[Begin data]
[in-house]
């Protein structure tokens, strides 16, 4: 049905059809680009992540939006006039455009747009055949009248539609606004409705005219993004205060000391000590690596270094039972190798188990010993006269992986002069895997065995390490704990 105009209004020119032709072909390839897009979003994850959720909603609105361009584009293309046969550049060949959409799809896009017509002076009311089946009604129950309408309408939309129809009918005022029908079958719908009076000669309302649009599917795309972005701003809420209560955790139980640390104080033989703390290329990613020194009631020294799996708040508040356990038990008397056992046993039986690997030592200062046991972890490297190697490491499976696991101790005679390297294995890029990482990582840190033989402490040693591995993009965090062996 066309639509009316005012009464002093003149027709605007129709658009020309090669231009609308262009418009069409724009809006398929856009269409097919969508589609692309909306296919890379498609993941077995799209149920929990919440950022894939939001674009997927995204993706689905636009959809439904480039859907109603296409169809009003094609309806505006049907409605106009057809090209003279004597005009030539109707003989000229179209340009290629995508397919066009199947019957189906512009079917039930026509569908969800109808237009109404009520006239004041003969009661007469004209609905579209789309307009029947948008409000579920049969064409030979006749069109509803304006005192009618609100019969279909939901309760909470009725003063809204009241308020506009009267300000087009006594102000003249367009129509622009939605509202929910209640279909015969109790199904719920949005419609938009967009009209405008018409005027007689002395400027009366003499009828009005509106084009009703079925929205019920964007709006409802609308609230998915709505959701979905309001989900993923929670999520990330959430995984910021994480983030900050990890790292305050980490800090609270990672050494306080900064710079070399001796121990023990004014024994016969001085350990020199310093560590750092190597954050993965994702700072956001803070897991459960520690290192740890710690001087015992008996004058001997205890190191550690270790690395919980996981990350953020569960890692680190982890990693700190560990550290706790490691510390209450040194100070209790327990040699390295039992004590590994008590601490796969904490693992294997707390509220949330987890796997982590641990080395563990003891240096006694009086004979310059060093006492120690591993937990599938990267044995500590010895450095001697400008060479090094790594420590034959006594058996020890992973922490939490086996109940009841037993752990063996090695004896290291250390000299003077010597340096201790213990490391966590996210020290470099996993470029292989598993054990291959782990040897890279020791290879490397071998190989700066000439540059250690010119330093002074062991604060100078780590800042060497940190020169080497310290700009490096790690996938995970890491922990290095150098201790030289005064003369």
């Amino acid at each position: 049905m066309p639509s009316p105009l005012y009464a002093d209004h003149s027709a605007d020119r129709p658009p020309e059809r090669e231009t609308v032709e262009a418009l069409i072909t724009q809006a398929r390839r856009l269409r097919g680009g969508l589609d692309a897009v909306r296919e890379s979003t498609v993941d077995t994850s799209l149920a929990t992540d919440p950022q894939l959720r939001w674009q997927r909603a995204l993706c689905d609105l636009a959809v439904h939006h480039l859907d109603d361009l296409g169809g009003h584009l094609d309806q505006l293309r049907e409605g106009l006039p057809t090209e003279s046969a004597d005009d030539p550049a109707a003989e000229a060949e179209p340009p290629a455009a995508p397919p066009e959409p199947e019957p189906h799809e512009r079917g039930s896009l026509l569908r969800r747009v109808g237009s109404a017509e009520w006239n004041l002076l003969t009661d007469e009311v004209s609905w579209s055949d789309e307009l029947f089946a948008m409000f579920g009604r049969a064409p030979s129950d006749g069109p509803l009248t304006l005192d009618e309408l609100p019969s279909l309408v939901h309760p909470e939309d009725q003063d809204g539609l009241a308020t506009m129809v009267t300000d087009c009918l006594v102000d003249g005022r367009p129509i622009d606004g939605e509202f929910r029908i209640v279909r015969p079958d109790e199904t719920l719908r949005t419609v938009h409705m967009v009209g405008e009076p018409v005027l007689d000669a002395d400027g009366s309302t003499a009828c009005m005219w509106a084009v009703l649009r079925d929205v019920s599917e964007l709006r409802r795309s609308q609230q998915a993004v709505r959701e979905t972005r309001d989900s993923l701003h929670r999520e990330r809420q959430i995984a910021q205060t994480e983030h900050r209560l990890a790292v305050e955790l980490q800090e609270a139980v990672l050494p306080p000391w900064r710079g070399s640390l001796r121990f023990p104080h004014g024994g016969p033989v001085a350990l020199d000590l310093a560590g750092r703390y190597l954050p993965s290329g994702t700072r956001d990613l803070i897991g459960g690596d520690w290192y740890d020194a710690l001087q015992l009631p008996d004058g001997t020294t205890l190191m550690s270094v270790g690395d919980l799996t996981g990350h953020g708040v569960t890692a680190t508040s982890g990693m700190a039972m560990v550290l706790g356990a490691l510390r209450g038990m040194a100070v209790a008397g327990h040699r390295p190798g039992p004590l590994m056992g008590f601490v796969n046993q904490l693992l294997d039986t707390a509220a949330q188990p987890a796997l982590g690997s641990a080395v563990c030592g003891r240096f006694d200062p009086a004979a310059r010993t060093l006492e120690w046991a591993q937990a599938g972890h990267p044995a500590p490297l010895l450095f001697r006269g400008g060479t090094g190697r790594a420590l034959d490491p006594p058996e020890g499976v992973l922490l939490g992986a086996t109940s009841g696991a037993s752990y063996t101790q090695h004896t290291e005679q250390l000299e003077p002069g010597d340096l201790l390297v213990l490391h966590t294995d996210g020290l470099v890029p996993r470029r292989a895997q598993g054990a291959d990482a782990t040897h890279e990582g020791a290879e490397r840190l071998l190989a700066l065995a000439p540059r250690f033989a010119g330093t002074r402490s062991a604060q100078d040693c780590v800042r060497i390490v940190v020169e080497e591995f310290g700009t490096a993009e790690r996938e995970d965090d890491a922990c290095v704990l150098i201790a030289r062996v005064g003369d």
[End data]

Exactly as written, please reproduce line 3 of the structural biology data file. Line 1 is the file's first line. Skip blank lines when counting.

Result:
């Amino acid at each position: 049905m066309p639509s009316p105009l005012y009464a002093d209004h003149s027709a605007d020119r129709p658009p020309e059809r090669e231009t609308v032709e262009a418009l069409i072909t724009q809006a398929r390839r856009l269409r097919g680009g969508l589609d692309a897009v909306r296919e890379s979003t498609v993941d077995t994850s799209l149920a929990t992540d919440p950022q894939l959720r939001w674009q997927r909603a995204l993706c689905d609105l636009a959809v439904h939006h480039l859907d109603d361009l296409g169809g009003h584009l094609d309806q505006l293309r049907e409605g106009l006039p057809t090209e003279s046969a004597d005009d030539p550049a109707a003989e000229a060949e179209p340009p290629a455009a995508p397919p066009e959409p199947e019957p189906h799809e512009r079917g039930s896009l026509l569908r969800r747009v109808g237009s109404a017509e009520w006239n004041l002076l003969t009661d007469e009311v004209s609905w579209s055949d789309e307009l029947f089946a948008m409000f579920g009604r049969a064409p030979s129950d006749g069109p509803l009248t304006l005192d009618e309408l609100p019969s279909l309408v939901h309760p909470e939309d009725q003063d809204g539609l009241a308020t506009m129809v009267t300000d087009c009918l006594v102000d003249g005022r367009p129509i622009d606004g939605e509202f929910r029908i209640v279909r015969p079958d109790e199904t719920l719908r949005t419609v938009h409705m967009v009209g405008e009076p018409v005027l007689d000669a002395d400027g009366s309302t003499a009828c009005m005219w509106a084009v009703l649009r079925d929205v019920s599917e964007l709006r409802r795309s609308q609230q998915a993004v709505r959701e979905t972005r309001d989900s993923l701003h929670r999520e990330r809420q959430i995984a910021q205060t994480e983030h900050r209560l990890a790292v305050e955790l980490q800090e609270a139980v990672l050494p306080p000391w900064r710079g070399s640390l001796r121990f023990p104080h004014g024994g016969p033989v001085a350990l020199d000590l310093a560590g750092r703390y190597l954050p993965s290329g994702t700072r956001d990613l803070i897991g459960g690596d520690w290192y740890d020194a710690l001087q015992l009631p008996d004058g001997t020294t205890l190191m550690s270094v270790g690395d919980l799996t996981g990350h953020g708040v569960t890692a680190t508040s982890g990693m700190a039972m560990v550290l706790g356990a490691l510390r209450g038990m040194a100070v209790a008397g327990h040699r390295p190798g039992p004590l590994m056992g008590f601490v796969n046993q904490l693992l294997d039986t707390a509220a949330q188990p987890a796997l982590g690997s641990a080395v563990c030592g003891r240096f006694d200062p009086a004979a310059r010993t060093l006492e120690w046991a591993q937990a599938g972890h990267p044995a500590p490297l010895l450095f001697r006269g400008g060479t090094g190697r790594a420590l034959d490491p006594p058996e020890g499976v992973l922490l939490g992986a086996t109940s009841g696991a037993s752990y063996t101790q090695h004896t290291e005679q250390l000299e003077p002069g010597d340096l201790l390297v213990l490391h966590t294995d996210g020290l470099v890029p996993r470029r292989a895997q598993g054990a291959d990482a782990t040897h890279e990582g020791a290879e490397r840190l071998l190989a700066l065995a000439p540059r250690f033989a010119g330093t002074r402490s062991a604060q100078d040693c780590v800042r060497i390490v940190v020169e080497e591995f310290g700009t490096a993009e790690r996938e995970d965090d890491a922990c290095v704990l150098i201790a030289r062996v005064g003369d």